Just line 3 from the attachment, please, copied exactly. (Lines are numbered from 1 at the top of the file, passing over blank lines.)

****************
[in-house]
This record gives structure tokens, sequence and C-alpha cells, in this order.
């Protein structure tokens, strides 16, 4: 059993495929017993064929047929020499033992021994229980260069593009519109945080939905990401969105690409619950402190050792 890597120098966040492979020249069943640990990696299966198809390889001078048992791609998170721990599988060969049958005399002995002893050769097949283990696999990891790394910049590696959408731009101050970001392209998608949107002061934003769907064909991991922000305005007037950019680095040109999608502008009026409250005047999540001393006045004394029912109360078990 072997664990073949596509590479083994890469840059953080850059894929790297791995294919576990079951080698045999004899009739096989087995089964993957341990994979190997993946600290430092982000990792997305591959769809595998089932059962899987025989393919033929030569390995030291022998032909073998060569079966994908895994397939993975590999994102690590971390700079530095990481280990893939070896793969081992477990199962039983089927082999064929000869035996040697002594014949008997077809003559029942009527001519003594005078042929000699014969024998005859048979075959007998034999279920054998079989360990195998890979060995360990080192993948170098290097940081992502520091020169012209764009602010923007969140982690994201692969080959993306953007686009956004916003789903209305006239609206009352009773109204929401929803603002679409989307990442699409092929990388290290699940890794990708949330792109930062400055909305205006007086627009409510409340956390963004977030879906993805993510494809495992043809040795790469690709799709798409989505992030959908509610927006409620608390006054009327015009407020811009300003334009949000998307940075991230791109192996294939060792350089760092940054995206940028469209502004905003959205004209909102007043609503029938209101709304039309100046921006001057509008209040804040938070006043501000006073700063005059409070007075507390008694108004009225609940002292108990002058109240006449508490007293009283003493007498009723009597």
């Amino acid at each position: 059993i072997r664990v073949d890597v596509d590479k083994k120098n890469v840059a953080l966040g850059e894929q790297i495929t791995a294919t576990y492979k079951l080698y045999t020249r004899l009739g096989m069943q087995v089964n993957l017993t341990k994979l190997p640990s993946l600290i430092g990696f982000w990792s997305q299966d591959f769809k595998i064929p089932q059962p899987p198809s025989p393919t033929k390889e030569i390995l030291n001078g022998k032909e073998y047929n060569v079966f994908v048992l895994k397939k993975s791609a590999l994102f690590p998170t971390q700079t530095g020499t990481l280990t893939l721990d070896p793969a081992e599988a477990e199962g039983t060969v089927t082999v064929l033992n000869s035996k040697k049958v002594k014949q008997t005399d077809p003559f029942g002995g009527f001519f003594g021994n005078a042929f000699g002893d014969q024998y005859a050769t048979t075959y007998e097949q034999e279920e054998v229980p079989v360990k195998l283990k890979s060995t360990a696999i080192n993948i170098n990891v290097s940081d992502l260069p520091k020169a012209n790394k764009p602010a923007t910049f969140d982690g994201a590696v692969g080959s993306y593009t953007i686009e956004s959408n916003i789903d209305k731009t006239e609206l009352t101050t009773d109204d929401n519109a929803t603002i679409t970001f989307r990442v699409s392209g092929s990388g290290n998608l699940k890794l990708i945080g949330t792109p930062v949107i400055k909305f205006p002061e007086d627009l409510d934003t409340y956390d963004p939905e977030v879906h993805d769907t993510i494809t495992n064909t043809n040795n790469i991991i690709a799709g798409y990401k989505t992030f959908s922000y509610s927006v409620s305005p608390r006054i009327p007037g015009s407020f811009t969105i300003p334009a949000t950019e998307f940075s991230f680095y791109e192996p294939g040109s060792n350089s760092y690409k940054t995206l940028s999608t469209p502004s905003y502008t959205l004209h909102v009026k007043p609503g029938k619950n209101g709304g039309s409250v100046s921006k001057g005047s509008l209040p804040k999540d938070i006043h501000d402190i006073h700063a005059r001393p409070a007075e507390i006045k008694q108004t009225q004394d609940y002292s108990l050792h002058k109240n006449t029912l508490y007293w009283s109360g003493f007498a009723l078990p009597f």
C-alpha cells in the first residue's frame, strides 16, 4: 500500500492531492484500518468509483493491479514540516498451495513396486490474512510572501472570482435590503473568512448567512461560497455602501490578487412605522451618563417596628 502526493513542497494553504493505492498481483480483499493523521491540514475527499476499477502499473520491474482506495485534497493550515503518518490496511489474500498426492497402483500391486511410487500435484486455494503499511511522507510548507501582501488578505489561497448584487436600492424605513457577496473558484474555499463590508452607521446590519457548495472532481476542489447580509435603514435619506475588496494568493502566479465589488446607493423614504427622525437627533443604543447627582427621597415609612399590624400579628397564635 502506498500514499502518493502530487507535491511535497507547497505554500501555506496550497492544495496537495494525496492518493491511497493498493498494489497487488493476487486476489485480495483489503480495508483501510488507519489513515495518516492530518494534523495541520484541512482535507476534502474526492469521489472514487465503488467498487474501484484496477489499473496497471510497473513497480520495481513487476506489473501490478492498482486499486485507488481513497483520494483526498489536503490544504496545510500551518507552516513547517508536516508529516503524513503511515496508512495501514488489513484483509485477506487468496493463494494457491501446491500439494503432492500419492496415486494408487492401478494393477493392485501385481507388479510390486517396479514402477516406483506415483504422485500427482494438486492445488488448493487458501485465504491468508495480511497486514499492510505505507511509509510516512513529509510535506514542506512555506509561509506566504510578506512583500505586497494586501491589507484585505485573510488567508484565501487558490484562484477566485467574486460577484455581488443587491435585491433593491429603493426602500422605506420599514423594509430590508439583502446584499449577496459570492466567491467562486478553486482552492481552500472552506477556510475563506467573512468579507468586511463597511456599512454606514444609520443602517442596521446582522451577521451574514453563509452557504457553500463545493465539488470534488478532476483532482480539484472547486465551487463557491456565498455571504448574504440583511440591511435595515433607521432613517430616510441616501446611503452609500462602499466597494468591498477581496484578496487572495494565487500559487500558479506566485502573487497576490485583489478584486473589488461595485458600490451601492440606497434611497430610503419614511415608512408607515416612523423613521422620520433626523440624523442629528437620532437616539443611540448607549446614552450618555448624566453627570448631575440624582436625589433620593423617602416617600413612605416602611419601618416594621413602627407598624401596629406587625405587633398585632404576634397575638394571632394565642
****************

């Protein structure tokens, strides 16, 4: 059993495929017993064929047929020499033992021994229980260069593009519109945080939905990401969105690409619950402190050792 890597120098966040492979020249069943640990990696299966198809390889001078048992791609998170721990599988060969049958005399002995002893050769097949283990696999990891790394910049590696959408731009101050970001392209998608949107002061934003769907064909991991922000305005007037950019680095040109999608502008009026409250005047999540001393006045004394029912109360078990 072997664990073949596509590479083994890469840059953080850059894929790297791995294919576990079951080698045999004899009739096989087995089964993957341990994979190997993946600290430092982000990792997305591959769809595998089932059962899987025989393919033929030569390995030291022998032909073998060569079966994908895994397939993975590999994102690590971390700079530095990481280990893939070896793969081992477990199962039983089927082999064929000869035996040697002594014949008997077809003559029942009527001519003594005078042929000699014969024998005859048979075959007998034999279920054998079989360990195998890979060995360990080192993948170098290097940081992502520091020169012209764009602010923007969140982690994201692969080959993306953007686009956004916003789903209305006239609206009352009773109204929401929803603002679409989307990442699409092929990388290290699940890794990708949330792109930062400055909305205006007086627009409510409340956390963004977030879906993805993510494809495992043809040795790469690709799709798409989505992030959908509610927006409620608390006054009327015009407020811009300003334009949000998307940075991230791109192996294939060792350089760092940054995206940028469209502004905003959205004209909102007043609503029938209101709304039309100046921006001057509008209040804040938070006043501000006073700063005059409070007075507390008694108004009225609940002292108990002058109240006449508490007293009283003493007498009723009597």